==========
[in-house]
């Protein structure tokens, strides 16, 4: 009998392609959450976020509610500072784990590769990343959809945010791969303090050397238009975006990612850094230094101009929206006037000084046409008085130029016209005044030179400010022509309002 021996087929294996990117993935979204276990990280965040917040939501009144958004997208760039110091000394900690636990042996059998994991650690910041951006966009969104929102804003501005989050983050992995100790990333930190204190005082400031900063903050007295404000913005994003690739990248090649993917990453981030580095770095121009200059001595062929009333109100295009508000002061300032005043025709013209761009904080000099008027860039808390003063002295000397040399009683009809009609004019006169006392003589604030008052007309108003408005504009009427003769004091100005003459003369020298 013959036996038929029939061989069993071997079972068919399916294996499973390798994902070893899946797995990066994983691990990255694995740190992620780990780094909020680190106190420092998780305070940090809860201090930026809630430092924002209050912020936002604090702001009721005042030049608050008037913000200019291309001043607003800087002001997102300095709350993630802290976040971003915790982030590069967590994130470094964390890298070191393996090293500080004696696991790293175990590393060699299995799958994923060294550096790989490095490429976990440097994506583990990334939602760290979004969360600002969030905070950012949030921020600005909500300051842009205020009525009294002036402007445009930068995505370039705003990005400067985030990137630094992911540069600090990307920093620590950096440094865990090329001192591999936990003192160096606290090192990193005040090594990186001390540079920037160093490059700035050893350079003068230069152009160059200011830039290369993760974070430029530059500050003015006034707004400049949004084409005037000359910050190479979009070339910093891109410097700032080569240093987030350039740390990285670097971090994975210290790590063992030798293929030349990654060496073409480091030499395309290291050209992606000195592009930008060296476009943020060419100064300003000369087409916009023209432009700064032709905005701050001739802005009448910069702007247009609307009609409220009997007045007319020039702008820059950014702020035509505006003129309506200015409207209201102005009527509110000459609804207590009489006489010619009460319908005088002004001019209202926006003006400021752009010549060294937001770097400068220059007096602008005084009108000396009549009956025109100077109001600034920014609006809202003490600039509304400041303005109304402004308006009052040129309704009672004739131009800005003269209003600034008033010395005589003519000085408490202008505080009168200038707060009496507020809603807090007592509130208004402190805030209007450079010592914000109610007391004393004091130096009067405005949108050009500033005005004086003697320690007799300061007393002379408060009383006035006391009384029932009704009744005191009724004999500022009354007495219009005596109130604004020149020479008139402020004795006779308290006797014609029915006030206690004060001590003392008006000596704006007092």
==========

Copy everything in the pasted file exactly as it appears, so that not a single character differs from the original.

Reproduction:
[in-house]
């Protein structure tokens, strides 16, 4: 009998392609959450976020509610500072784990590769990343959809945010791969303090050397238009975006990612850094230094101009929206006037000084046409008085130029016209005044030179400010022509309002 021996087929294996990117993935979204276990990280965040917040939501009144958004997208760039110091000394900690636990042996059998994991650690910041951006966009969104929102804003501005989050983050992995100790990333930190204190005082400031900063903050007295404000913005994003690739990248090649993917990453981030580095770095121009200059001595062929009333109100295009508000002061300032005043025709013209761009904080000099008027860039808390003063002295000397040399009683009809009609004019006169006392003589604030008052007309108003408005504009009427003769004091100005003459003369020298 013959036996038929029939061989069993071997079972068919399916294996499973390798994902070893899946797995990066994983691990990255694995740190992620780990780094909020680190106190420092998780305070940090809860201090930026809630430092924002209050912020936002604090702001009721005042030049608050008037913000200019291309001043607003800087002001997102300095709350993630802290976040971003915790982030590069967590994130470094964390890298070191393996090293500080004696696991790293175990590393060699299995799958994923060294550096790989490095490429976990440097994506583990990334939602760290979004969360600002969030905070950012949030921020600005909500300051842009205020009525009294002036402007445009930068995505370039705003990005400067985030990137630094992911540069600090990307920093620590950096440094865990090329001192591999936990003192160096606290090192990193005040090594990186001390540079920037160093490059700035050893350079003068230069152009160059200011830039290369993760974070430029530059500050003015006034707004400049949004084409005037000359910050190479979009070339910093891109410097700032080569240093987030350039740390990285670097971090994975210290790590063992030798293929030349990654060496073409480091030499395309290291050209992606000195592009930008060296476009943020060419100064300003000369087409916009023209432009700064032709905005701050001739802005009448910069702007247009609307009609409220009997007045007319020039702008820059950014702020035509505006003129309506200015409207209201102005009527509110000459609804207590009489006489010619009460319908005088002004001019209202926006003006400021752009010549060294937001770097400068220059007096602008005084009108000396009549009956025109100077109001600034920014609006809202003490600039509304400041303005109304402004308006009052040129309704009672004739131009800005003269209003600034008033010395005589003519000085408490202008505080009168200038707060009496507020809603807090007592509130208004402190805030209007450079010592914000109610007391004393004091130096009067405005949108050009500033005005004086003697320690007799300061007393002379408060009383006035006391009384029932009704009744005191009724004999500022009354007495219009005596109130604004020149020479008139402020004795006779308290006797014609029915006030206690004060001590003392008006000596704006007092």